Magnetic Reversal and Magnetic Strips
Name: Mary Ellen
My earth science teacher has been telling us about
continental drift and magnetic striping in ocean rocks due to
magnetic reversals. She said that by the pattern, this is due to
happen again, soon. Will the strip on my bus card still work? Will
magnets that now attract, repel (and the other way around?
Magnetic reversals are not predictable. There is no pattern to the
reversals. There is no evidence that this will occur any time soon.
The last magnetic reversal occurred 730,000 years ago, so for the last
730,000 years the north end of the magnetic needle on your compass
always pointed north. It takes about 1000 years for a reversal to occur,
so, if you took a Rumpelstiltskin sleep, when you woke up, the north end
of your compass needle would point south.
Earth’s magnetic field is much weaker than the magnets on your swipe cards
and kitchen magnets, so, I would not worry about individual magnets or
your bus card. The bus driver still knows which way to get home, even if
the compass needle points backwards.
Leslie Kanat, Ph.D.
Professor of Geology
Department of Environmental Sciences
Hi Mary Ellen
The strip on your bus card will still work because the magnetic field is
embedded in your bus card.
Individual magnets will also continue to attract and repel each other as
The only difference is that while magnets in compasses will still continue
to point to the magnetic North Pole (not to be confused with the
geographical North Pole), the magnetic North Pole will no longer be located
near the geographic North Pole. In fact, today the magnetic North Pole
drifts, is presently located near Ellesmere Island in Canada, and in 2009
was toward Russia at almost 40 miles (64 km) per year. Please click on this
URL for more information:
So navigators have to make corrections to their magnetic North readings to
discover the true direction of the geographic North pole so they can set a
true course over the surface of the Earth.
You can find out more at:
and searching for "Magnetic North Pole" and the click the sites that are of
interest to you.
In a magnetic field reversal, the magnet that changes is the earth
itself. Other magnets will still behave and interact with each
other as they always have. The laws of electricity and magnetism
will not change at all. Only the specific features of the earth's
magnetic field will be different.
Richard E. Barrans Jr., Ph.D., M.Ed.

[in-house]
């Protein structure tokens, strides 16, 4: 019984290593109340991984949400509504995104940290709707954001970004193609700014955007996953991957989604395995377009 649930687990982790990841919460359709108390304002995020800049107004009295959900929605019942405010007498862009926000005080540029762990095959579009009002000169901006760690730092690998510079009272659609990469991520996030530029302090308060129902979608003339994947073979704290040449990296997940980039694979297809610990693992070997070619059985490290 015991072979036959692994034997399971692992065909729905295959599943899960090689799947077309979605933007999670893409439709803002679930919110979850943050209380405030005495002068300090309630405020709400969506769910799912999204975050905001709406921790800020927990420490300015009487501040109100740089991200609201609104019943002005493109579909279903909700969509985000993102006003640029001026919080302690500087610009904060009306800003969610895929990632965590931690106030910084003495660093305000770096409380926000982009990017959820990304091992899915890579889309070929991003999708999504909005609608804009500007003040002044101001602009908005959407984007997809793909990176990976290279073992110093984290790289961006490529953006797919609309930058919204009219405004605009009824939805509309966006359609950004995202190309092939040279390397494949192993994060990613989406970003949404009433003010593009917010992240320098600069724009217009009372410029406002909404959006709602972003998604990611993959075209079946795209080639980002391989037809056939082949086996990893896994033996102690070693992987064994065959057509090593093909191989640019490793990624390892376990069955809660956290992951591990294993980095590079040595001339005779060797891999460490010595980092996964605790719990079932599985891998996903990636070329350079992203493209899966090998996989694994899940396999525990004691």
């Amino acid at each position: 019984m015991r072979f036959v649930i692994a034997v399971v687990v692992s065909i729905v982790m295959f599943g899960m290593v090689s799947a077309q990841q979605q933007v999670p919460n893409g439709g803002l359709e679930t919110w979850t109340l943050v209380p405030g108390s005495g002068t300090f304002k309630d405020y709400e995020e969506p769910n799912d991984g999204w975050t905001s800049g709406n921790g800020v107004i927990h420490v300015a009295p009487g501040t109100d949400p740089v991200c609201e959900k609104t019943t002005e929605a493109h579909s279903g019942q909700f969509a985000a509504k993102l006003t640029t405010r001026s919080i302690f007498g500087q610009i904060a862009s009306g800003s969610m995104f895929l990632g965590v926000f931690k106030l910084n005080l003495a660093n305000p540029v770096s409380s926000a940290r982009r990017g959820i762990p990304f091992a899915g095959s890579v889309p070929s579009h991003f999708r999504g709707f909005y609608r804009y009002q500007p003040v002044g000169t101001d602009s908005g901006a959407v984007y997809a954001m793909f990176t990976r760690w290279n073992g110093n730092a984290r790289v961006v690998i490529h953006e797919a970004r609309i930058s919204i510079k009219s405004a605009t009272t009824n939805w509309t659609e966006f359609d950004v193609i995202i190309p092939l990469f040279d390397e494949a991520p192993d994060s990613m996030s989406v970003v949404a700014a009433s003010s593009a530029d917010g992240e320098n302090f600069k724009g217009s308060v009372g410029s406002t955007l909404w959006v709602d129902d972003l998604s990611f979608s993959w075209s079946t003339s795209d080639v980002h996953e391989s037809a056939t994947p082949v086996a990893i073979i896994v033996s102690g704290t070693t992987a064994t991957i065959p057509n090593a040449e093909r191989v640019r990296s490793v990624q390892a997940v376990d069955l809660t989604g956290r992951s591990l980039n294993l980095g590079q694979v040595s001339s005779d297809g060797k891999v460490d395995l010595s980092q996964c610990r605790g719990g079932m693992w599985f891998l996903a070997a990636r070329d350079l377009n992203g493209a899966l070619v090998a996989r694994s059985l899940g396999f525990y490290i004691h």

Department of Physics and Astronomy
University of Wyoming
The Earth's magnetic pole does wander, and on the geological time scale, it
wanders fairly quickly. No one really knows what the impact will be if it
wanders sufficiently to actually reverse. One concern is that the protection
the Earth's magnetic field makes against high energy charged particles
emitted by the Sun will disappear, leaving the surface vulnerable to those
highly ionizing charged atomic fragments. However, it is unlikely that the
reversal will influence your magnetic strip cards, nor will it cause a
reversal of most magnets. Those magnetic fields are too strong to be
affected by the Earth's magnetic field. An exception are magnetic compasses.
Those are pivoted to respond to the weak magnetic of the Earth. Any
reversals would also probably affect radio waves which are affected by the
ionosphere surrounding the Earth, but exactly what the effect would be is
difficult to predict.
The Earth has a magnetic field because substances within the molten
outer core are moving in a particular direction or pattern. Imagine
a figure 8 where the flow around the figure 8 is only one way.
Because the flow of these substances are only going one way, there
is also only one direction for the magnetism that is produced by
this directional flow. This is theorized to be the main reason why
we have a north and south pole. Suppose now that the flow, for
whatever reason, starts to go in the opposite direction. This would
result in the poles being reversed.
This means that the principles of magnetism do not change because of
the pole reversal. The principles are still the same, its just that
the source of the Earth magnetism, the direction of the flow of the
molten outer core, has reversed. This also means that bar magnets,
magnetic strips, etc. all still work - because the physics have not changed.
Greg (Roberto Gregorius)
Dear Mary Ellen:
A geomagnetic reversal changes only the Earth's magnetic field. North and
South poles swap places, but all the other magnets will act the same.
The only thing we will notice is that all our compasses will point "south"
instead of "north". We will still be bale to use our compasses, but will
need to look at the other end of the arrow to go towards the Arctic or north.
As far as we can see from fossils and such, not much else happens during a
R. W. "Bob" Avakian
Arts and Sciences/CRC
Oklahoma State Univ. Inst. of Technology
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Update: June 2012